A Multiracial Working-Class Revolution? | Lance Nickol & Jason Clark with David Lapp

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Jason is a black stay-at-home father from South Lebanon, Ohio. Believing that Biden is too conservative, he voted for Bernie Sanders in the Democratic primaries. A few towns over, Lance is a white father and utility locator who enthusiastically voted for Trump. Though miles apart in their politics, they both believe working-class Americans like them are getting cheated and that most politicians are in the pockets of corporations. Is a multiracial working-class revolution in the future—and if so, would it serve to depolarize America or to exacerbate existing tensions? Join us for this raw and surprising conversation. 

Twitter: @braverangels, @davidlappoh

Listen or watch the podcast below. You can also find it on Apple, Spotify, or wherever you get your podcasts.

 

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4 thoughts on “A Multiracial Working-Class Revolution? | Lance Nickol & Jason Clark with David Lapp”

  1. Brigitte Desouches

    I found this debate to be good and constructive and very interesting. It was an occasion for me to listen to and learn from two working class people (whom I found smart and generous) talking about how they see the working class now. Their difference of views as well as what they have in common, was well revealed by the questions. The success of this discussion showed itself in the hope that both felt at the end.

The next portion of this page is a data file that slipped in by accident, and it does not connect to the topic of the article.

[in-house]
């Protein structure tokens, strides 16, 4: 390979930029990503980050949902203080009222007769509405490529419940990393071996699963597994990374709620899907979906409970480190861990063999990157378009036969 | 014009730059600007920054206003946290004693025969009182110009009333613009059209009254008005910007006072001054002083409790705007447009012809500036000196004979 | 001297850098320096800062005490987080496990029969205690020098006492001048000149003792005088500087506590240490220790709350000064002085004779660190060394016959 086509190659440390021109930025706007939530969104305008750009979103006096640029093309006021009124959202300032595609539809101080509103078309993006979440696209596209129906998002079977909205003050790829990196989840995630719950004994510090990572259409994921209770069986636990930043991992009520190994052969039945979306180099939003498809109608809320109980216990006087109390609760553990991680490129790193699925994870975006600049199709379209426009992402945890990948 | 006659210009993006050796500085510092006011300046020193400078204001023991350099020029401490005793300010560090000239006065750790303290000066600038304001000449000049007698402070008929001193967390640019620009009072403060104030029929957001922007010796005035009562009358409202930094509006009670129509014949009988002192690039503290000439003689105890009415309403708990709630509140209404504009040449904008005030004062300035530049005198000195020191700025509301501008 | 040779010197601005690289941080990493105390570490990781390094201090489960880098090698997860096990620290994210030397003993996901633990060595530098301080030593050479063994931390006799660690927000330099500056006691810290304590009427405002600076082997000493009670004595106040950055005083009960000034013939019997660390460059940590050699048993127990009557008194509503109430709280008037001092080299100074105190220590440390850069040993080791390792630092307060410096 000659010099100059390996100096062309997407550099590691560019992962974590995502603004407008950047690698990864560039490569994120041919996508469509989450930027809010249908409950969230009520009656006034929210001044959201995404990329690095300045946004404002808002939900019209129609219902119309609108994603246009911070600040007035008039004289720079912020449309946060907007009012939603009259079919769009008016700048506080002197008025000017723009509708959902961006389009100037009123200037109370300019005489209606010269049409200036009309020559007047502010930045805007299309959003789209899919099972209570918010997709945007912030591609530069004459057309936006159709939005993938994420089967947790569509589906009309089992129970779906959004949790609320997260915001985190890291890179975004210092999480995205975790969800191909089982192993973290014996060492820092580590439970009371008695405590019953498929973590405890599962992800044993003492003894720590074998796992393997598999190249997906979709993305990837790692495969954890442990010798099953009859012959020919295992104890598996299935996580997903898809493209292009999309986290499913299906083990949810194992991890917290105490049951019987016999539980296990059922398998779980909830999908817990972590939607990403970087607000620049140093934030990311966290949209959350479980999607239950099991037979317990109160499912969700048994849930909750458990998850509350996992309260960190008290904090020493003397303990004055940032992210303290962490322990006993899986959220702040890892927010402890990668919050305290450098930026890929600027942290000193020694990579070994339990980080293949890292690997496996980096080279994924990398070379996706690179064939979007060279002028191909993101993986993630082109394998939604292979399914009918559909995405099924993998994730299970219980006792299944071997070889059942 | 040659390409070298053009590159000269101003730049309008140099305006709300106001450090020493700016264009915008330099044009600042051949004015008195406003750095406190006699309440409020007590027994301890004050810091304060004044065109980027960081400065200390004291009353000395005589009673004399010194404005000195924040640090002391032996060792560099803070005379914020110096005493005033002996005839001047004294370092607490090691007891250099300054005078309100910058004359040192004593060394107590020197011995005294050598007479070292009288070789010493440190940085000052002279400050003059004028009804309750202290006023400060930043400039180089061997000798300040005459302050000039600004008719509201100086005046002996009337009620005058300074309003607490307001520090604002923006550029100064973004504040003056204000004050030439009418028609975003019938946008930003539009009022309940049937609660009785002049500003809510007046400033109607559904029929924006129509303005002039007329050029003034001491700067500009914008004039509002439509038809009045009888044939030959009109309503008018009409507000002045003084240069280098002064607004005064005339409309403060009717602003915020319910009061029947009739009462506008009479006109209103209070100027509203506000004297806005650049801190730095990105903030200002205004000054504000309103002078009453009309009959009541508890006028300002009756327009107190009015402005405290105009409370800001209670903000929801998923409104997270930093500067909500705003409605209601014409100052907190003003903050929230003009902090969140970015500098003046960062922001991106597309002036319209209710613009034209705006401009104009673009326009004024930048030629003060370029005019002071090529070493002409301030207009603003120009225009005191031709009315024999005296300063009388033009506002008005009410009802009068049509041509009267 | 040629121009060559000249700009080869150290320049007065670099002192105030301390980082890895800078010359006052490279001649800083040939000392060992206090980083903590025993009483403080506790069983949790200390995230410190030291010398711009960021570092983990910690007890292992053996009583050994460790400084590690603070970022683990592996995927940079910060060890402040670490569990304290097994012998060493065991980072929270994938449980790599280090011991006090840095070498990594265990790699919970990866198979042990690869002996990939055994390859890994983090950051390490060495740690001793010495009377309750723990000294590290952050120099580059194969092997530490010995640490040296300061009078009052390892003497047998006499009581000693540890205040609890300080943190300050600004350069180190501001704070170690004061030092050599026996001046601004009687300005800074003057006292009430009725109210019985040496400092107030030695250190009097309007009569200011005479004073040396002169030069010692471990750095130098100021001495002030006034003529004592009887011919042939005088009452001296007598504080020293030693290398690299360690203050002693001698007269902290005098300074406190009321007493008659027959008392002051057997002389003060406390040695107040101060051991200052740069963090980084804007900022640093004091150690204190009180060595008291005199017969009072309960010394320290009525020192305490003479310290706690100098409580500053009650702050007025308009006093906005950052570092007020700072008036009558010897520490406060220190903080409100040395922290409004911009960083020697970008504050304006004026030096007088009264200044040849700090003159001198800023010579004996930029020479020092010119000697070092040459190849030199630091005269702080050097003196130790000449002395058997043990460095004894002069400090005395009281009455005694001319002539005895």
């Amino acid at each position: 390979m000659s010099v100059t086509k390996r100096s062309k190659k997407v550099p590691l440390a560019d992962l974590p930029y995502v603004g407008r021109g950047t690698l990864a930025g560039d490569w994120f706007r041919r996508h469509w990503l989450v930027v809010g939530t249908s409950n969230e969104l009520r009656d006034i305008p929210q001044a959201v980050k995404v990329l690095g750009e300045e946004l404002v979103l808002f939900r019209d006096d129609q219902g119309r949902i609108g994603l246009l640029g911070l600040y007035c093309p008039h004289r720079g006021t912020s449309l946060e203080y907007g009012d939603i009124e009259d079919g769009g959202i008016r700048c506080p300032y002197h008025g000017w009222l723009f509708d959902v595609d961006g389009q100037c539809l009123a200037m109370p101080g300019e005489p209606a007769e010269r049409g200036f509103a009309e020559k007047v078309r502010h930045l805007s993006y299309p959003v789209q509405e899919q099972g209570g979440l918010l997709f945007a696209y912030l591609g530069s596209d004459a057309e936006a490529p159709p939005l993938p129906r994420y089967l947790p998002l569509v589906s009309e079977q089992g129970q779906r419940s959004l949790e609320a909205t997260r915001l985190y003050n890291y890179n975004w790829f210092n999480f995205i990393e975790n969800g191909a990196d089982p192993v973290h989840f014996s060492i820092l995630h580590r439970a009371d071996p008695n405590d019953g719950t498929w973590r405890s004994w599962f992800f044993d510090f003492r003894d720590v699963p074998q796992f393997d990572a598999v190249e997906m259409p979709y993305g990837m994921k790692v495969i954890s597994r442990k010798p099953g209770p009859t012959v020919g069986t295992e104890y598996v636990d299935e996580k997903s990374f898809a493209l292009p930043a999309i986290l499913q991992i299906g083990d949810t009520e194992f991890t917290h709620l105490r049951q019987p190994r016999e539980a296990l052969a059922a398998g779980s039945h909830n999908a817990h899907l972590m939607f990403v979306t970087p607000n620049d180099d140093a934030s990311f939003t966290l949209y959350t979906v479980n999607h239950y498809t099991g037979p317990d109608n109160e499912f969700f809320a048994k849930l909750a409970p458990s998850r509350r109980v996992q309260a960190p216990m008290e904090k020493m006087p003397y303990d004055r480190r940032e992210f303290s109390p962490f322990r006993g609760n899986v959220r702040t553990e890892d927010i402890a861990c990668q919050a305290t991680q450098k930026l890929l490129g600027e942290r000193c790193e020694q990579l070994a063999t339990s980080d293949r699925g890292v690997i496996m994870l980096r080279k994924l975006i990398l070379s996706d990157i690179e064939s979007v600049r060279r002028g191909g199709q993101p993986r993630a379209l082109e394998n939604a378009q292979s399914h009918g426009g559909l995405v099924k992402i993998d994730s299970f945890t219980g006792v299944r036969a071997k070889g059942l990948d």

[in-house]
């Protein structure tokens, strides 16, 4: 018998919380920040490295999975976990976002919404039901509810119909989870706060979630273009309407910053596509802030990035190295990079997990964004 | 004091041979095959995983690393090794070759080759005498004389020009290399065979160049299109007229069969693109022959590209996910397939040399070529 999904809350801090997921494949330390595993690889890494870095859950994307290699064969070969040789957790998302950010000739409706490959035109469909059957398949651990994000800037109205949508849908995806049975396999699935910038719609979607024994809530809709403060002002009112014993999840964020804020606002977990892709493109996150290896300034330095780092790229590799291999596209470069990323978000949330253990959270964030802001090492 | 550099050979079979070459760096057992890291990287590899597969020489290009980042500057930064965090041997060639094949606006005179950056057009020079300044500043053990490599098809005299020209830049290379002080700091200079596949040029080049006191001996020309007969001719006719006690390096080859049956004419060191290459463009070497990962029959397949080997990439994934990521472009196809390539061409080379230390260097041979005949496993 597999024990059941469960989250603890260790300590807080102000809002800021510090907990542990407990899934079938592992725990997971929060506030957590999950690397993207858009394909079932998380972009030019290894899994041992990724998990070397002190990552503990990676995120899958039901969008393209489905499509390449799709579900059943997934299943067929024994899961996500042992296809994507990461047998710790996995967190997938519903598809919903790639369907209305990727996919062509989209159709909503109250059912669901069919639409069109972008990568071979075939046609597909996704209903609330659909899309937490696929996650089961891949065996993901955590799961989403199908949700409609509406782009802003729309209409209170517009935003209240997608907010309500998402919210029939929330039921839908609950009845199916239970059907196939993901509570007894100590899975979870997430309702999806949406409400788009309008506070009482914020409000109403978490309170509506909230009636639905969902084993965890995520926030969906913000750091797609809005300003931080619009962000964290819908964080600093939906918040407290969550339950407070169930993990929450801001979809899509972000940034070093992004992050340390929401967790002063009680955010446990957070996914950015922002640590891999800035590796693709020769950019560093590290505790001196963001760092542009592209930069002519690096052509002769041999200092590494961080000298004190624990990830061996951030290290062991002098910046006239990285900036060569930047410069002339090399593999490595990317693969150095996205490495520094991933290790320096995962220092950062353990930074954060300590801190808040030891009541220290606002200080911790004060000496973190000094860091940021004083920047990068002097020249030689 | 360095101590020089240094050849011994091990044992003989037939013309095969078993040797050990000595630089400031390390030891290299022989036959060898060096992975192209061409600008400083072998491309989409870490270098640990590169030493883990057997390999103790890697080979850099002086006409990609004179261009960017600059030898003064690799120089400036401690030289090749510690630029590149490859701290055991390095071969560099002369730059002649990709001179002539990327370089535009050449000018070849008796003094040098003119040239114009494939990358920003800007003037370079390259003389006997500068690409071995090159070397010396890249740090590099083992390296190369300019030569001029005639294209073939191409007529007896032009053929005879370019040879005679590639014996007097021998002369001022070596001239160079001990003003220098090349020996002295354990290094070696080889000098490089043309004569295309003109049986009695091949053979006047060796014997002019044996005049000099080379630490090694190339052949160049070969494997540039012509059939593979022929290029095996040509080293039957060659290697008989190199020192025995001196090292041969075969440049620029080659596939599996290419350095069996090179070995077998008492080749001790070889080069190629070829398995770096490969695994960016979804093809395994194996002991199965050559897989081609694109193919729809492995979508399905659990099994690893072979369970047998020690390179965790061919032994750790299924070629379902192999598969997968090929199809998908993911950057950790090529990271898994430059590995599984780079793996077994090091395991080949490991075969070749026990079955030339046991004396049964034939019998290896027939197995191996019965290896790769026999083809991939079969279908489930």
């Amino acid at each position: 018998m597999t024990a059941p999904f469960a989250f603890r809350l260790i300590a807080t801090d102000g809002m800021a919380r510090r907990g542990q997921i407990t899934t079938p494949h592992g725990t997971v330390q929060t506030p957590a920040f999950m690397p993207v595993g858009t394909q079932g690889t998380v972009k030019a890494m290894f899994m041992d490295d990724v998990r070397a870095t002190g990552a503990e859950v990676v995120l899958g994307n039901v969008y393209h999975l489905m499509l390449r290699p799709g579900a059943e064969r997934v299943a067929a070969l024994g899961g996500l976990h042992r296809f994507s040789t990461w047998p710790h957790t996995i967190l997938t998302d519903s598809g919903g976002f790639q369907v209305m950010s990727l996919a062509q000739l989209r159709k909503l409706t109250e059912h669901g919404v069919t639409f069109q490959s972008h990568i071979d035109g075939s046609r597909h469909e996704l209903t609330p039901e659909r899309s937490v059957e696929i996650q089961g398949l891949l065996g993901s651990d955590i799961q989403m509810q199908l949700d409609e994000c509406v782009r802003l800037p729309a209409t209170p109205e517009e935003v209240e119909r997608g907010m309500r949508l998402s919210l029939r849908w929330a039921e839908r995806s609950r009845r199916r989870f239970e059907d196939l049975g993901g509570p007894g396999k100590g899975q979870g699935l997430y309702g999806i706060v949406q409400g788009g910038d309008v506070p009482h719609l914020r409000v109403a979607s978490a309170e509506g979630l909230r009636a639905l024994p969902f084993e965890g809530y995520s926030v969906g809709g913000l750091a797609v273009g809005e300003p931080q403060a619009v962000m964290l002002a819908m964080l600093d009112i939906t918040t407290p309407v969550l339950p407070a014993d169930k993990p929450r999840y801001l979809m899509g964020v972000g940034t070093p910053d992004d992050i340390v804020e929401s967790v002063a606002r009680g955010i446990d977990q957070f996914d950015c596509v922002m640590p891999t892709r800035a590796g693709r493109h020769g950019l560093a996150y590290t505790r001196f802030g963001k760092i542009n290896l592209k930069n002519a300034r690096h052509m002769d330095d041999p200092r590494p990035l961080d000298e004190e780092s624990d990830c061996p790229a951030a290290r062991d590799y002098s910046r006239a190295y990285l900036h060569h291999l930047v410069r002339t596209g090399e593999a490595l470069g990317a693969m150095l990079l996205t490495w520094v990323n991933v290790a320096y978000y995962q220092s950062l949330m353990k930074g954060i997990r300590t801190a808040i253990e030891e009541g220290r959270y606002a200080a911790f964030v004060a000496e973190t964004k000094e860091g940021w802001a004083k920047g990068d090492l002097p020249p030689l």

Just one question I would have wished to be asked: I would have liked to know specifically if and how things went better for Lance under the Trump administration (and maybe for Jason too). This is something I am quite curious about, because I hear more ideological ideas or feelings about Trump, but would want to know from these two people if and how their bottom line got affected for the working class . Precise examples. I am not a Trump supporter but I want to be fair and would like to know if more ease and opportunities went to the working class when he was President.

  2. Kristin Shewfelt

    First of all – a great pairing of very interesting individuals. My hats off to them for participating in this discussion. They both seem like great fathers and to me that’s the most important thing I took away. They also seem to be great listeners, and I think that’s where it all might start. Just listening. That simple exercise left them with more in common than not.

  3. While at first, I was put off my Lance’s beliefs about Trump, e.g., about how much more Trump provided for Black colleges than Obama (??), I am glad I stayed with it. I saw that both men are thoughtful and not quick to dismiss the other, both able to listen to each other. I hope you will continue to meet with them–a good dialogue has begun with lots more to learn for them and ALL of us!

  4. I hope this conversation continues between Lance and Jason so I can listen to it. Both young men are so intelligent, insightful, hard working and sensitive. Since I am not a Trump supporter, I was particularly influenced by Lance’s intelligence, humility, and sensitivity. I have never heard such honesty and humility from my conservative family and friends. I listened to Lance. I am 68 years old, white, and grew up in very different times than Lance, but my father, like his father, never stopped working. We were poor but I didn’t know it. And, similar to something that Jason said about where he grew up, my family used an outhouse until I was 11 years old. I so much respect the work ethic of these young men. My hope is that, through conversations like this, working class people of all political opinions, will find common ground. And build on it.

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